For this exercise on Anne Bradstreet and her work, I’ve chosen to look at one of her earliest poems, “Upon a Fit of Sickness, Anno 1632”, written when the poet was just 19 years of age.

This poem exhibits some of the disquietude experienced by devout Puritans like Anne; transience of life, inevitability of death and desire for eternal salvation.

“Upon a Fit of Sickness, Anno 1632”

“Twice ten years old not fully told

since nature gave me breath,

My race is run, my thread spun,

lo, here is fatal death.

All men must die, and so must I;

this cannot be revoked.

For Adam’s sake this word God spake

when he so high provoked.

Yet live I shall, this life’s but small,

in place of highest bliss,

Where I shall have all I can crave,

no life is like to this.

For what’s this but care and strife

since first we came from womb?

Our strength doth waste, our time doth haste,

and then we go to th’ tomb.

O bubble blast, how long can’st last?

that always art a breaking,

No sooner blown, but dead and gone,

ev’n as a word that’s speaking.

O whilst I live this grace me give,

I doing good may be,

Then death’s arrest I shall count best,

because it’s Thy decree;

Bestow much cost there’s nothing lost,

to make salvation sure,

O great’s the gain, though got with pain,

comes by profession pure.

The race is run, the field is won,

the victory’s mine I see;

Forever known, thou envious foe,

the foil belongs to thee.”

Anne Bradstreet Portrait

Firstly, some background.

Anne Bradstreet was born in Northampton, England on 20th March, 1612, into comfortable surroundings.  The daughter of an ardent lover of books, and, in the spirit of the Elizabethan tradition, Anne was well (home) tutored in the classics.  Married at sixteen to Simon Bradstreet, the couple along with her parents, left England as part of a fleet of Puritan emigrants in 1630, arriving in New England in June 1630.

Shortly after their arrival into this stark, sparse new world, Anne’s father, Thomas Dudley wrote in a letter to England:-

“We found the colony in a sad and unexpected condition, above eighty of them being dead the winter before; and many of those alive weak and sick; all the corn and bread amongst them all hardly sufficient to feed them a fortnight”.

These are the same conditions then, in which we find the poet in 1632.

Here we have a young woman, who having come from a well to do background, now finds herself and her family, trying to cope with the new and unfamiliar struggles of sickness, hunger and lack of basic comforts.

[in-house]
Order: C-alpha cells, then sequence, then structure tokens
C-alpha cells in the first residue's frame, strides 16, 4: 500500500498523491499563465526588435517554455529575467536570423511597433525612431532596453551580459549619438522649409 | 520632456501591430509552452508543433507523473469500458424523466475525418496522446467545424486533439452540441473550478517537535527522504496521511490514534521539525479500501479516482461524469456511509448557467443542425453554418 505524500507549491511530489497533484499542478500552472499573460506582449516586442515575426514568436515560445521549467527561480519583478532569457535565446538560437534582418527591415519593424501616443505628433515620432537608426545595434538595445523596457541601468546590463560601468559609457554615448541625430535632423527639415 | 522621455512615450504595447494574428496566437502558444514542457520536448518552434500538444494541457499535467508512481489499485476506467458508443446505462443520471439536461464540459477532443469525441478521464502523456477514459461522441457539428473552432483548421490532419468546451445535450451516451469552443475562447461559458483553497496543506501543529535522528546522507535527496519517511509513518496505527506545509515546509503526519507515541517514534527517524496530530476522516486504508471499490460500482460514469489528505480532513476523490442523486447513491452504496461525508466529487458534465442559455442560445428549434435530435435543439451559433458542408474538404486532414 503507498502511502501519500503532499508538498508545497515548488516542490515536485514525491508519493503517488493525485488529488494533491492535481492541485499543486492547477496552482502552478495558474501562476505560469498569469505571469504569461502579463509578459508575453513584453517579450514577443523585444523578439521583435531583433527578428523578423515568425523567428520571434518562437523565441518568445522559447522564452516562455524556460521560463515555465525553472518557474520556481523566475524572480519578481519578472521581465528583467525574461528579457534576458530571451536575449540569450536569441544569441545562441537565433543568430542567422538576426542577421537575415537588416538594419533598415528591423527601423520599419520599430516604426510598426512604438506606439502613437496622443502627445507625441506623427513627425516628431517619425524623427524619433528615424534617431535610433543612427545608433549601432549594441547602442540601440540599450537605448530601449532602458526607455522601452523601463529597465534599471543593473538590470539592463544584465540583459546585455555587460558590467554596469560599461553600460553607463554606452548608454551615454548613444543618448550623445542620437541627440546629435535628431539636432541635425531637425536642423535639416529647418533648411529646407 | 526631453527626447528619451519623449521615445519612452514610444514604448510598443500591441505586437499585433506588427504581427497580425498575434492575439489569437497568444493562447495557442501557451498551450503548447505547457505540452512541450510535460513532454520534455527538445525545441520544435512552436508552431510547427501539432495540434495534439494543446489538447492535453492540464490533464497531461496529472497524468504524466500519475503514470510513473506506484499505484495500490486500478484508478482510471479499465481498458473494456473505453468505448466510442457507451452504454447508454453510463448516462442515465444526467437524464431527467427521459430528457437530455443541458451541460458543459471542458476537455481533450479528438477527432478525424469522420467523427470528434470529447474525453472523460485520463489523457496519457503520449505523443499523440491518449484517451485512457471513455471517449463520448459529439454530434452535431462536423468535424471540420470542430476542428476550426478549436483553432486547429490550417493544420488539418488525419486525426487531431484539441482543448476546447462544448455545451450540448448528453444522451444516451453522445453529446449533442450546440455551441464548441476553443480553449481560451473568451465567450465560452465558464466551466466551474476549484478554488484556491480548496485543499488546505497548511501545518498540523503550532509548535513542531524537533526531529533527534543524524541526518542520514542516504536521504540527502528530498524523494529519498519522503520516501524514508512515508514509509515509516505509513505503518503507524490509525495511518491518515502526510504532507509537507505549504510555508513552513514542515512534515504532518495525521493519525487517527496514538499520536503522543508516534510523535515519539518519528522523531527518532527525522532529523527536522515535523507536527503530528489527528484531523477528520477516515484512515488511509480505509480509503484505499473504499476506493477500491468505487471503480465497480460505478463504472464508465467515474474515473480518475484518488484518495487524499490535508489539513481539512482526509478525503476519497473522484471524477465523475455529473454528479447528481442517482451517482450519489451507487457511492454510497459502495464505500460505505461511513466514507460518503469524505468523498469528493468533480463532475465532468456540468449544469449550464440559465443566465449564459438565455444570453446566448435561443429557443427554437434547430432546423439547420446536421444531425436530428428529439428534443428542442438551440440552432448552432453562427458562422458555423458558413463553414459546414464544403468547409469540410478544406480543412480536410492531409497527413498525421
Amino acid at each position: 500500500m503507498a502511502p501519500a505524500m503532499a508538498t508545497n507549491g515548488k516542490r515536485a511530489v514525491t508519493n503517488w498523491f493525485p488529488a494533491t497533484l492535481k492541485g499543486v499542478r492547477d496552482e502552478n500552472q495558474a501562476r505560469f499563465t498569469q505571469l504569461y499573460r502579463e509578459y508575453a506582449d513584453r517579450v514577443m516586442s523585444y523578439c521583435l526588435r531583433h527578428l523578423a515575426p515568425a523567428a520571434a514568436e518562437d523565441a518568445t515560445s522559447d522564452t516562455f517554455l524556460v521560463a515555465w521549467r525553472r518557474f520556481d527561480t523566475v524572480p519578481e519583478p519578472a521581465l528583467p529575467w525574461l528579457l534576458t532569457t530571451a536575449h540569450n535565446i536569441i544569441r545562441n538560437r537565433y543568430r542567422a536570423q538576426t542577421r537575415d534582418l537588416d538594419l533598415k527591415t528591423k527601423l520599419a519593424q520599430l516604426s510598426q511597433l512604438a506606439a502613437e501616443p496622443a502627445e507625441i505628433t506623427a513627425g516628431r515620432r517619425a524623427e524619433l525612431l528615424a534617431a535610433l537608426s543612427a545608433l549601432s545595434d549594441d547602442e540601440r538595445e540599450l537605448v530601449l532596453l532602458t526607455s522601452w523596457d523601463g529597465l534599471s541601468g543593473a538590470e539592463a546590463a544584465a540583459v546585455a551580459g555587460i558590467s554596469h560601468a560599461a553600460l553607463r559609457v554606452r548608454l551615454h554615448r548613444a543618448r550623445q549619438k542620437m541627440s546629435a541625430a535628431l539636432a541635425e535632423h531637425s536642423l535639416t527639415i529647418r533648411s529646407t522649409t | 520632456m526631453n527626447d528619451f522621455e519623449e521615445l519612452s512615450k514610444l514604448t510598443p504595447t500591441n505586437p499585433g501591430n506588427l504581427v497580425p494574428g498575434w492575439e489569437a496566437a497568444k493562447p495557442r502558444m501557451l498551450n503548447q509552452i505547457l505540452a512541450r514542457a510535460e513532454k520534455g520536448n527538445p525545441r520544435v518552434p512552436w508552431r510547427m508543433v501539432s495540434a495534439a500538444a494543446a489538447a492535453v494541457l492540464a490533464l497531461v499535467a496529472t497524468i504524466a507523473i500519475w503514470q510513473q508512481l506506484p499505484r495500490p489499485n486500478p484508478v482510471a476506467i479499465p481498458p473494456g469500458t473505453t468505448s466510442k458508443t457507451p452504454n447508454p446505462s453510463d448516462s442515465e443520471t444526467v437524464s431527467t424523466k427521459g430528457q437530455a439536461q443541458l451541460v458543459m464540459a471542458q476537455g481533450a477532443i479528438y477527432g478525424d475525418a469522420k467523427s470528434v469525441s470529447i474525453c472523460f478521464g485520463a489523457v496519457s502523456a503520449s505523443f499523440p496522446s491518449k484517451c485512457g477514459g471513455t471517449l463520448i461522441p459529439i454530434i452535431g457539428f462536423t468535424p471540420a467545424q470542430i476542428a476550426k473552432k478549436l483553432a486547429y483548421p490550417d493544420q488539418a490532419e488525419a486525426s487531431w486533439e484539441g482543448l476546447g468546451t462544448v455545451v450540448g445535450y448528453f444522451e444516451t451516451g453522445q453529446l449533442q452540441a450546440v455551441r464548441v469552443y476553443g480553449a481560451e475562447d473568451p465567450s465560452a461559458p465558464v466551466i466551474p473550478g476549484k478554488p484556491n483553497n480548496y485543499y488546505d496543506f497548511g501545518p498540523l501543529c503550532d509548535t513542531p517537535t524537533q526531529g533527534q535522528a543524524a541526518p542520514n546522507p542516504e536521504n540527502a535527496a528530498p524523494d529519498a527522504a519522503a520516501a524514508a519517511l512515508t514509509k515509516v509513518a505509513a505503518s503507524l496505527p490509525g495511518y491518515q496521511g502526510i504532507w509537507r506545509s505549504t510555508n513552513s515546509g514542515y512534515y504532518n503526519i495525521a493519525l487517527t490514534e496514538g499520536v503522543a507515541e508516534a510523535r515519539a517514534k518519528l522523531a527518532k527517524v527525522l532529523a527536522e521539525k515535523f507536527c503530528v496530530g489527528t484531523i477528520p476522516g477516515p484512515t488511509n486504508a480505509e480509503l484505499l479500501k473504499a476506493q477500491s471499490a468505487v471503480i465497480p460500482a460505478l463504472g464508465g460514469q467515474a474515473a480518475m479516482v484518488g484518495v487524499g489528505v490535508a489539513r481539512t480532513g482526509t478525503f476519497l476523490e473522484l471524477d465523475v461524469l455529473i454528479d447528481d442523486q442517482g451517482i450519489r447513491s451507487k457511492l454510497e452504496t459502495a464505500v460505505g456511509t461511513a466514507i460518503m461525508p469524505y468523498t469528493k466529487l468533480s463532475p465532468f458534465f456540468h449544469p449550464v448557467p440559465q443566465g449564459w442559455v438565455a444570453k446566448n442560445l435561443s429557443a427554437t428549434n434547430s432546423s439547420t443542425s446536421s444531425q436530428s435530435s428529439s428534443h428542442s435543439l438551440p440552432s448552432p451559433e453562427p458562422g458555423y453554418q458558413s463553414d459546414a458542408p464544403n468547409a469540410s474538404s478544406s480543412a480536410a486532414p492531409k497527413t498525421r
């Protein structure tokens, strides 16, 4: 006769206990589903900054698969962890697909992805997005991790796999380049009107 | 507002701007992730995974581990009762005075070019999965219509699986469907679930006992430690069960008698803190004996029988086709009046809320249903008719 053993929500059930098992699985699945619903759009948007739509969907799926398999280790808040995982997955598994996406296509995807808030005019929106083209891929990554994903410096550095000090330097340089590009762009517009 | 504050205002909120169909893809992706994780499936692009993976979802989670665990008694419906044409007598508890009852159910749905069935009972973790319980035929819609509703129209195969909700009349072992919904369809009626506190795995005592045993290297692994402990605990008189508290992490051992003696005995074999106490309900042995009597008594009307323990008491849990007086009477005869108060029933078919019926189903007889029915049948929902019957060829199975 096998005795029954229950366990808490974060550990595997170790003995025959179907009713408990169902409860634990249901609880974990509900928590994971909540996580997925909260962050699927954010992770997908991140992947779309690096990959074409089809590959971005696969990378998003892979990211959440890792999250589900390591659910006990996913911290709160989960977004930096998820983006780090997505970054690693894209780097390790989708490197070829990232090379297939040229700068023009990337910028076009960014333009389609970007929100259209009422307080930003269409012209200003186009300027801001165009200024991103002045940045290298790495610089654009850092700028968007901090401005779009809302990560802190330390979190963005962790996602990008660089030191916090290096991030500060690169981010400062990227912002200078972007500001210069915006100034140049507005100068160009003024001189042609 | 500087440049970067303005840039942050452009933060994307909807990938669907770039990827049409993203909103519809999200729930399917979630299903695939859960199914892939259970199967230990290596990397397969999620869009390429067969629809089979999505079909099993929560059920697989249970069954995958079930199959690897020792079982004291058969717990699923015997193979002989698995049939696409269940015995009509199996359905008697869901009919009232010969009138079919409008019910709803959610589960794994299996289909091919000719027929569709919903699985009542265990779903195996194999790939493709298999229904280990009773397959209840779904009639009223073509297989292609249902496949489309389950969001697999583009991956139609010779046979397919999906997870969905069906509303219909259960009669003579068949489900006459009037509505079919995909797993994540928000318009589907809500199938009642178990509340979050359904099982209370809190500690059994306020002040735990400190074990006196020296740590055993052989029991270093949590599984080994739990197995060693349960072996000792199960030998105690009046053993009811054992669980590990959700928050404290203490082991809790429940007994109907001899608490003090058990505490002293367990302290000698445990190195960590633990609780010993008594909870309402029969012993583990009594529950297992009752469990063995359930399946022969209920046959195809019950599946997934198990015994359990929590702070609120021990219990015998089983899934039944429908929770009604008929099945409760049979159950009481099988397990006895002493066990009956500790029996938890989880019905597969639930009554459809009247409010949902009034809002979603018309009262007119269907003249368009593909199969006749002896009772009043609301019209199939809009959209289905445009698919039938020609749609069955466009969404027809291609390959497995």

Almost hymnal, “Upon a Fit of Sickness” reflects what was to be a major theme in Bradstreet’s work – religion, life, death, eternity and the human battle with tolerance, denial and submission to achieve the greater end.  Undoubtedly pious and diligent, Bradstreet is still not beyond questioning her faith, or, expressing her love for this earthly world versus her desire for a place in the eternal kingdom.  Existence battles faith, penance over creature comforts, the ambivalent tussle is constant.

The bones of the poet’s intent – to highlight the brevity of life, inevitability of death and dream of salvation, are summed up in these lines:-

“O bubble blast, how long can’st last?

that always art a breaking,

No sooner blown, but dead and gone,

ev’n as a word that’s speaking.

O whilst I live this grace me give,

I doing good may be,

Then death’s arrest I shall count best,

because it’s Thy decree;”

We feel the strife between body and soul, hear the plea to give this young woman the strength to overcome the will and weakness of the flesh, in order to carry out God’s will.  Bradstreet was to continue with, and mature this theme throughout her life, probably reaching poetic climax in the acclaimed “Contemplations” (33 majestic stanzas full of the glory of God and nature.  Of man’s fall from grace, his subservient place on earth, and in facing certain death, his finally giving himself over to God’s will, in the hope of redemption and a place in the everlasting).

.

“O Time the fatal wrack of mortal things,
That draws oblivions curtains over kings,
Their sumptuous monuments, men know them not,
Their names without a Record are forgot,
Their parts, their ports, their pomp’s all laid in th’ dust.
Nor wit, nor gold, nor buildings scape times rust;
But he whose name is grav’d in the white stone
Shall last and shine when all of these are gone.”

from  “Contemplations” – Anne Bradstreet.

.

As with Adam in “Upon a Fit of Sickness..”, neither Kings in all their finery, nor “sumptuous monuments” can escape decay and death.  In the end, only God and his glory remain.
.
Written in the more melodic “ballad meter” (four iambic lines), this poem’s alternate rhyming gives it a freer, more conversational flow.  Bradstreet’s language is striking in it’s honest simplicity.  Here is a woman, who for want of a better term, doesn’t mince her words.
.
“O great’s the gain, though got with pain”.
 .
Bradstreet was a woman, wife, mother, Puritan and poet.  Her view of life is honest and arresting, challenging yet suppliant.
Her poetry like her life is filled with intelligent questioning, inner strength, consideration of failings, a strong but not unerring faith, and above all, love and perseverance.  It is not hard to understand how she has been deemed the “foundational spirit of American poetry”

 

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